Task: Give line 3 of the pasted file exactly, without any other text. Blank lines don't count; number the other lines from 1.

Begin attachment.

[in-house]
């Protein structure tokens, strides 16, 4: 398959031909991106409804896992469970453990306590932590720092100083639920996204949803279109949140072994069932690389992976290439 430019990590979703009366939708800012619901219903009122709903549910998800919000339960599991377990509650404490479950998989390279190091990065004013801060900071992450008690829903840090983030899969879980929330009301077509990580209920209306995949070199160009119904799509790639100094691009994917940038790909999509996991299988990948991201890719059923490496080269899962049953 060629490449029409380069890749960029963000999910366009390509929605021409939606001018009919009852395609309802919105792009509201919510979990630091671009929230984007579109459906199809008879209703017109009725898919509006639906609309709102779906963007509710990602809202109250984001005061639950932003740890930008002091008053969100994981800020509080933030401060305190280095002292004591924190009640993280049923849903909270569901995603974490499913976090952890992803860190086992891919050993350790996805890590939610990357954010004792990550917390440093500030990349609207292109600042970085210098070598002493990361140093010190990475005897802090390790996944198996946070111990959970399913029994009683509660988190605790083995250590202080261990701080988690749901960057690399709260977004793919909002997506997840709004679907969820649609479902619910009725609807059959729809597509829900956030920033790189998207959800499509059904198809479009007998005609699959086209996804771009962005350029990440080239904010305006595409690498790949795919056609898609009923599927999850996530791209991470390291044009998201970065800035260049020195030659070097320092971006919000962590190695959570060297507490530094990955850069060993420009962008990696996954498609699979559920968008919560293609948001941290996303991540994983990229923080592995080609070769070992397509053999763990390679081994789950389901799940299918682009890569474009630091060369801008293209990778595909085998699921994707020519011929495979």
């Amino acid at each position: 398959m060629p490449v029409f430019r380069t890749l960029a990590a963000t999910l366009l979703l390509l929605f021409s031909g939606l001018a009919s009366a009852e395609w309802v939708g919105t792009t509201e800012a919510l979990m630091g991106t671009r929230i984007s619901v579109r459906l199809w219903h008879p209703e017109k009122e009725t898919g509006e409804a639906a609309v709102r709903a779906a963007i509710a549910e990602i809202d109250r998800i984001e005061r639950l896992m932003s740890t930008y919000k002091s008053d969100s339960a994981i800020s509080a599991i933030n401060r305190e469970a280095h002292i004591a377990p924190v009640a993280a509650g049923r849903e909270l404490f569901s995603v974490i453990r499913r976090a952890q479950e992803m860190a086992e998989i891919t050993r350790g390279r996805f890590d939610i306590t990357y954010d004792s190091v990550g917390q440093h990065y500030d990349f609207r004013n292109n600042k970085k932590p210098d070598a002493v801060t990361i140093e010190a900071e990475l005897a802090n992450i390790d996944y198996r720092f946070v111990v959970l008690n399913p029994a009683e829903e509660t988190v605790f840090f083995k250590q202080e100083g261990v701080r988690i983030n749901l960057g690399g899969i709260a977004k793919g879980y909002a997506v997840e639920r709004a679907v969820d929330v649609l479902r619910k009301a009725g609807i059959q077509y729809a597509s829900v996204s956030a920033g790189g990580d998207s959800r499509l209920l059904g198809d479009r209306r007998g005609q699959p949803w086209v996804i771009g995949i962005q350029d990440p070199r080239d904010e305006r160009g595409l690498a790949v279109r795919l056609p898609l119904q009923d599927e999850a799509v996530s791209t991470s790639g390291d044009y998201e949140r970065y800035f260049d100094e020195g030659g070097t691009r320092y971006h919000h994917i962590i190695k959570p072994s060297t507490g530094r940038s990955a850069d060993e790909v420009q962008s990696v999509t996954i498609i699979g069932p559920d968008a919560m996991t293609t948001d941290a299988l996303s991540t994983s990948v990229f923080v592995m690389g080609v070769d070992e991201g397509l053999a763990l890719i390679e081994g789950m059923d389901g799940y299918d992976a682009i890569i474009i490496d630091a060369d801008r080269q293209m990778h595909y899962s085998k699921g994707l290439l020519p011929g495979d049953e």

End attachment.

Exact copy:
């Amino acid at each position: 398959m060629p490449v029409f430019r380069t890749l960029a990590a963000t999910l366009l979703l390509l929605f021409s031909g939606l001018a009919s009366a009852e395609w309802v939708g919105t792009t509201e800012a919510l979990m630091g991106t671009r929230i984007s619901v579109r459906l199809w219903h008879p209703e017109k009122e009725t898919g509006e409804a639906a609309v709102r709903a779906a963007i509710a549910e990602i809202d109250r998800i984001e005061r639950l896992m932003s740890t930008y919000k002091s008053d969100s339960a994981i800020s509080a599991i933030n401060r305190e469970a280095h002292i004591a377990p924190v009640a993280a509650g049923r849903e909270l404490f569901s995603v974490i453990r499913r976090a952890q479950e992803m860190a086992e998989i891919t050993r350790g390279r996805f890590d939610i306590t990357y954010d004792s190091v990550g917390q440093h990065y500030d990349f609207r004013n292109n600042k970085k932590p210098d070598a002493v801060t990361i140093e010190a900071e990475l005897a802090n992450i390790d996944y198996r720092f946070v111990v959970l008690n399913p029994a009683e829903e509660t988190v605790f840090f083995k250590q202080e100083g261990v701080r988690i983030n749901l960057g690399g899969i709260a977004k793919g879980y909002a997506v997840e639920r709004a679907v969820d929330v649609l479902r619910k009301a009725g609807i059959q077509y729809a597509s829900v996204s956030a920033g790189g990580d998207s959800r499509l209920l059904g198809d479009r209306r007998g005609q699959p949803w086209v996804i771009g995949i962005q350029d990440p070199r080239d904010e305006r160009g595409l690498a790949v279109r795919l056609p898609l119904q009923d599927e999850a799509v996530s791209t991470s790639g390291d044009y998201e949140r970065y800035f260049d100094e020195g030659g070097t691009r320092y971006h919000h994917i962590i190695k959570p072994s060297t507490g530094r940038s990955a850069d060993e790909v420009q962008s990696v999509t996954i498609i699979g069932p559920d968008a919560m996991t293609t948001d941290a299988l996303s991540t994983s990948v990229f923080v592995m690389g080609v070769d070992e991201g397509l053999a763990l890719i390679e081994g789950m059923d389901g799940y299918d992976a682009i890569i474009i490496d630091a060369d801008r080269q293209m990778h595909y899962s085998k699921g994707l290439l020519p011929g495979d049953e």